Roundup, November 2016


The City of Dreaming Books by Walter Moers
Rating: 4 out of 5
The Short Version: Optimus Yarnspinner, the legendary author, recounts to us his earliest adventure – a visit to Bookholm, a city of books and book-related people. But what begins simply as a quest to find an author ends up putting Optimus on the run through the catacombs of the city, fearing for his very life! WIll he survive? Will he ever write anything? Of course – the fun is discovering how and why!

The Review: Walter Moers’ Zamonia is one of the more overlooked fantasy creations today. A continent in the middle of the Atlantic Ocean, full of strange creatures and locales (all delightfully illustrated here by the author), Zamonia is a manifest representation of one man’s towering imagination. I’ve visited before, but this entry in the Zamonia canon delivers something that even non-fantasy lovers will adore: a city built on and around books. The selling thereof, the collecting, the reading, the creating – it is a true literary paradise (if an immense fire hazard), and Moers creates it vividly through his words and illustrations.

The adventure runs a little long in the tooth at times, as do all of Moers’ books – that kind of relentless imagination and creation is actually exhausting for readers past a certain point – and the plot sometimes resolves on not so much logical extensions but sudden swerves that barrel off in another direction before you’ve noticed. That said, it often doesn’t matter. Moers has a love for reading and for storytelling and his creations, every single one of them, carry that love and deliver it unto readers. We could use more frivolity like this, these days.

approachshortcoverThe Approach by Chris Holm
4 out of 5
The Short Version: Michael Hendricks is headed out to pick up a client – a stripper who now has a price on her head. But one mistake throws what should’ve been a simple approach into total chaos.

The Review: A delightful short featuring hitman-hitman Michael Hendricks, just before the start of The Killing Kind. It’s a quick read (even quicker than its page count belies, as there’s an extensive preview of Red Right Hand at the back) and Holm seems delighted to have a moment to just deliver some wham-bang action and call it a day. Lester makes an appearance and Hendricks isn’t quite so road-weary as he is last time I saw him, so it was nice to go back to when things were a little simpler. The action is tremendous (it all pivots on one simple mistake made by Hendricks, one that is both funny [that’s all down to Holm’s writing] and quite nearly deadly) and yet there’s still an opportunity to have a human moment. Hendricks makes a big deal out of being (somewhat) mercenary, but a story like this sheds more light on the heart we readers know to be there – while also reaffirming that if there’s one dude you want on your side in a fight, it’s Hendricks.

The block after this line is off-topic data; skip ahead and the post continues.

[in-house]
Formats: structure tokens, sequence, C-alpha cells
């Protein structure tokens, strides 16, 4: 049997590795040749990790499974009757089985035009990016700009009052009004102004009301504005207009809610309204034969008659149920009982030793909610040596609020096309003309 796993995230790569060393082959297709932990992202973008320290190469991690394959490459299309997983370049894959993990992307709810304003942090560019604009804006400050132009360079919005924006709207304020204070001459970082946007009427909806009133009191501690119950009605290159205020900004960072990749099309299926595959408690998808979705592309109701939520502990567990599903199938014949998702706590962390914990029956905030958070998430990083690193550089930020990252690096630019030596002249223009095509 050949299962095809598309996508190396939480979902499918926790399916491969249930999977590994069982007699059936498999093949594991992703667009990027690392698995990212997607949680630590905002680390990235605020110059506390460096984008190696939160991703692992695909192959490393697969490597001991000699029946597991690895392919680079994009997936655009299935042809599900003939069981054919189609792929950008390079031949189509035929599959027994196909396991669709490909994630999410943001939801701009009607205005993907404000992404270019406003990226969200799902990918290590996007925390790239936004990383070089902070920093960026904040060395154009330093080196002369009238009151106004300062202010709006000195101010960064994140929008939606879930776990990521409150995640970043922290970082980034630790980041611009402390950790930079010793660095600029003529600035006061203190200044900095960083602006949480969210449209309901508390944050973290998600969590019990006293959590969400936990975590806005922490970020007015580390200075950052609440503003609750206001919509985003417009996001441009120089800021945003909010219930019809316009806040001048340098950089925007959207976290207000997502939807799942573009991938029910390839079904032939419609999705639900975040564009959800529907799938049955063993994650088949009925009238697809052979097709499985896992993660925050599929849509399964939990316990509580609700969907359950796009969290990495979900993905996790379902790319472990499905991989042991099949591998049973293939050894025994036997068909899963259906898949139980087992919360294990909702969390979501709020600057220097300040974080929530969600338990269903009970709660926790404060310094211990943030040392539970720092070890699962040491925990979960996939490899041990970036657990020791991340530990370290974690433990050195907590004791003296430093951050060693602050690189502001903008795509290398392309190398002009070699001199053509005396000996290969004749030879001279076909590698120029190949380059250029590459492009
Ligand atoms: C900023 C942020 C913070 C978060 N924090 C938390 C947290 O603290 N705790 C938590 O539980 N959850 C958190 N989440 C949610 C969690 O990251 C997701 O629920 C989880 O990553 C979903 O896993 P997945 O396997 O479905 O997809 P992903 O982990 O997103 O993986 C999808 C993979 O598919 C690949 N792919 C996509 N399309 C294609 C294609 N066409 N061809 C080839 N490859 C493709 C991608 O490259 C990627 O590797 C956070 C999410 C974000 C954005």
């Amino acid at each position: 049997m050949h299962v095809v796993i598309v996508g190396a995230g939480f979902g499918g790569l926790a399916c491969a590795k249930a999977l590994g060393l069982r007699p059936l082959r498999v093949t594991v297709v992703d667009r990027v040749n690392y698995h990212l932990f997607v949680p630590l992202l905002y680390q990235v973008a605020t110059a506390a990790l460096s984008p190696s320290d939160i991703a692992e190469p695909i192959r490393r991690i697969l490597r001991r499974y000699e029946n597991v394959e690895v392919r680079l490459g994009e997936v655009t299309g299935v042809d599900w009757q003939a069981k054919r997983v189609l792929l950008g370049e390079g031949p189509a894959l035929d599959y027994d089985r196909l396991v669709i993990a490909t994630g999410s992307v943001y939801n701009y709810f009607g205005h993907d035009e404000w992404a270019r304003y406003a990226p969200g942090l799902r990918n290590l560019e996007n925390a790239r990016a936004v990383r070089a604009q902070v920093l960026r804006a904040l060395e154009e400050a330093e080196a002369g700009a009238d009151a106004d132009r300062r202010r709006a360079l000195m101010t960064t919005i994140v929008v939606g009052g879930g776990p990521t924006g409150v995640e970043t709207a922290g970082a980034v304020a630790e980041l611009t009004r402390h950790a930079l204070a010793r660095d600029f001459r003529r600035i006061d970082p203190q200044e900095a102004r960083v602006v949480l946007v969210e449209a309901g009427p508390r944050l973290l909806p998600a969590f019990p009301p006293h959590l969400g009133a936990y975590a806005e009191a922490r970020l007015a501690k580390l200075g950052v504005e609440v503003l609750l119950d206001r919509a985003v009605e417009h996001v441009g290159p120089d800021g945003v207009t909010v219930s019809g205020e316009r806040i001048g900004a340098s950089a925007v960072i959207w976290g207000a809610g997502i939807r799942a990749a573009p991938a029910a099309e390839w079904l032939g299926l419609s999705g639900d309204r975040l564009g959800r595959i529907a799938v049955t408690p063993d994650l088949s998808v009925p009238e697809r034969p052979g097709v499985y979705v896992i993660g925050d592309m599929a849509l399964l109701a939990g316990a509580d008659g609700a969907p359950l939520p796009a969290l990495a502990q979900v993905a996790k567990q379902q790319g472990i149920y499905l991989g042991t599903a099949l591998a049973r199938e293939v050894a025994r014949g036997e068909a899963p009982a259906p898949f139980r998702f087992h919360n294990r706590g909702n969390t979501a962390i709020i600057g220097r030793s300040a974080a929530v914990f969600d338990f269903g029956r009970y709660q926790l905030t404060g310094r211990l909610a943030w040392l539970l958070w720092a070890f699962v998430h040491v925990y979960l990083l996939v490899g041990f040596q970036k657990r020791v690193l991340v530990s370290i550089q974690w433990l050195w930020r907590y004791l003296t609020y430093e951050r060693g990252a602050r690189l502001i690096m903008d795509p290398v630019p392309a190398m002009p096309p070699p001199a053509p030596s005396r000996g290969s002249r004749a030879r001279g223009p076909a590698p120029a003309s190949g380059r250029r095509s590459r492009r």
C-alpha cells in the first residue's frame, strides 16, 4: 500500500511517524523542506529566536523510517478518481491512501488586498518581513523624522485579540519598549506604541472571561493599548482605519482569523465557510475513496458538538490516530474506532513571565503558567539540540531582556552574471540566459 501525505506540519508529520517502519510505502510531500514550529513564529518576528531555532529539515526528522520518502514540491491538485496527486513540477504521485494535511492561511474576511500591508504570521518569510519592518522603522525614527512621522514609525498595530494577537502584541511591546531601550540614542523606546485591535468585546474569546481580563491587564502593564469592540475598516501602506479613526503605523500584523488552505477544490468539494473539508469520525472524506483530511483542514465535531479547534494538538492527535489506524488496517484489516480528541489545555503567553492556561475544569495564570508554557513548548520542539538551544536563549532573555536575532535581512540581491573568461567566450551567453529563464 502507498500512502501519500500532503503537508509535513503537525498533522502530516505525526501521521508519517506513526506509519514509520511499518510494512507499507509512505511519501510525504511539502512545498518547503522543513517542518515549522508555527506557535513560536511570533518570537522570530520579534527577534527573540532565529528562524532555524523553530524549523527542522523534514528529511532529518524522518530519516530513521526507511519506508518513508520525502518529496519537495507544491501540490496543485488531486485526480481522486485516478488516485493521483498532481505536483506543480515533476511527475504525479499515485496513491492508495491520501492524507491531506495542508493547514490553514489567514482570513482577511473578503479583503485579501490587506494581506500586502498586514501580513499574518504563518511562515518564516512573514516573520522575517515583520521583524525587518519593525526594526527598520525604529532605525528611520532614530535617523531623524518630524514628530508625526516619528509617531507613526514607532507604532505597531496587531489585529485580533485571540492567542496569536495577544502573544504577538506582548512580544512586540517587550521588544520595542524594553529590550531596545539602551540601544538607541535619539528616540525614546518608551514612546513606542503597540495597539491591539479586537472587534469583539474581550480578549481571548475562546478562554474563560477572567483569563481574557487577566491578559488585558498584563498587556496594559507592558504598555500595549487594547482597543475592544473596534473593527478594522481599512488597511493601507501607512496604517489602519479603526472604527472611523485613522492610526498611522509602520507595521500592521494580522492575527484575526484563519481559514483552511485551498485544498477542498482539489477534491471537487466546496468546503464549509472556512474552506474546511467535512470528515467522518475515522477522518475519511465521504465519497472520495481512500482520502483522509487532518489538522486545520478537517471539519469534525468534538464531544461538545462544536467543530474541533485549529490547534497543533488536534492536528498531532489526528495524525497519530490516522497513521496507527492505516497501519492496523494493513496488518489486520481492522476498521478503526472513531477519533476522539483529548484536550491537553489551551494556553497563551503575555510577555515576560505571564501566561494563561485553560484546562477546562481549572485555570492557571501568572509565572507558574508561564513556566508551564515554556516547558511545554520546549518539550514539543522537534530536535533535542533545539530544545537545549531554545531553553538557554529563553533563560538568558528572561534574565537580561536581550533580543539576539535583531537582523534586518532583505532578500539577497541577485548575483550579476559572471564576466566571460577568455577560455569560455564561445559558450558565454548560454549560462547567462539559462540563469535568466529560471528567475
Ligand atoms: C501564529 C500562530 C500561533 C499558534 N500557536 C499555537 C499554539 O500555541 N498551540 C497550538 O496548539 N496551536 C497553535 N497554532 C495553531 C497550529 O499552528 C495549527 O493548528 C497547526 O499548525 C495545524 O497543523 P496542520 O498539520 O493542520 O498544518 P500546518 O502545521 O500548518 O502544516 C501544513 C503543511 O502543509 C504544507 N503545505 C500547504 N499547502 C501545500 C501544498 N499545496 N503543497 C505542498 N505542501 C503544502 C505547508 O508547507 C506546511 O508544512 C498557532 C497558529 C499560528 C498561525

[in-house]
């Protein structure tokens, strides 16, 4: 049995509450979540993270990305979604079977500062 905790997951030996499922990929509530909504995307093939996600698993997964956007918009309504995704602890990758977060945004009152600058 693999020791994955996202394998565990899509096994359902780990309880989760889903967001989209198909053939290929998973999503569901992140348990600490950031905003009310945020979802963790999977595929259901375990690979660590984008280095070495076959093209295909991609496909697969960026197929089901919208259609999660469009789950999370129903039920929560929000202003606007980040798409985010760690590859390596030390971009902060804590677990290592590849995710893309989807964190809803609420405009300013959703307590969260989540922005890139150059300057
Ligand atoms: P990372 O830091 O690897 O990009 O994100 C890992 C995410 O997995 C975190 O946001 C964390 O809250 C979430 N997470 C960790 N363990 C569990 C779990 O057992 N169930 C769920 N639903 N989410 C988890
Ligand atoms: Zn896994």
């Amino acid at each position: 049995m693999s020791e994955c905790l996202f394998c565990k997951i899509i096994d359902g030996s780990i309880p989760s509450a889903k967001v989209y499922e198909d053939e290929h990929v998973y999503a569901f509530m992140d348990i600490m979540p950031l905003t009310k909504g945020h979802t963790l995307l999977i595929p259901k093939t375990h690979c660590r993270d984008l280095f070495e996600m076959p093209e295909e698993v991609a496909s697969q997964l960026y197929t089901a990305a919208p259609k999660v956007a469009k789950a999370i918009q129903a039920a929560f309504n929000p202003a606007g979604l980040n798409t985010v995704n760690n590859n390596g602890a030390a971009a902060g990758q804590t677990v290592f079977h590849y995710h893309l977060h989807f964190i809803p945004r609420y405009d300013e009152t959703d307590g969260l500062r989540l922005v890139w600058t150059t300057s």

dirtysnow-0daa9ae9c3340d656f4959299888fb5e347c83b6-s300-c85Dirty Snow by George Simenon
3 out of 5
The Short Version: Frank is 19 years old and living in occupied Belgium. His mother runs a secret whorehouse and he’s both sexually and violently a little repressed. One night, he decides to kill a man – and this sets off a downward spiral that can only lead to one place.

The Review: Nobody goes to Simenon for light and joy, this much we know. But the circumstance of having to read this, widely considered one of his bleakest novels, in the three days immediately following the 2016 election was… it was actually downright painful, at times. Not because of the plot or story, but because that bleakness is so unrelenting – and I was already feeling pretty bleak.

Not dissimilar to Camus’ The Stranger in terms of a numb young man enacting a sudden, inexplicable act of violence and then having to deal with the fall-out, except that Camus was thinking philosophically whereas Simenon is writing more concretely about a very human moment. Frank’s life-in-wartime is perhaps all he really knows; certainly all he’s understood while coming of age. He has no real role model, no real education, and the thing he’s come to understand about the world is that when a strong person sees something, they should take it. This, of course, leads to predictable conflict and as Frank’s world narrows and thins and eventually is reduced to a single point, the question even arises: is Frank’s story reliable? What can we believe about his thoughts and behaviors or has Simenon secretly been giving us an unreliable picture of a deranged young man the whole time? It’s an interesting post-read trick… but ultimately, an overwhelmingly too dark one for our current moment. Perhaps I’ll return to it someday…


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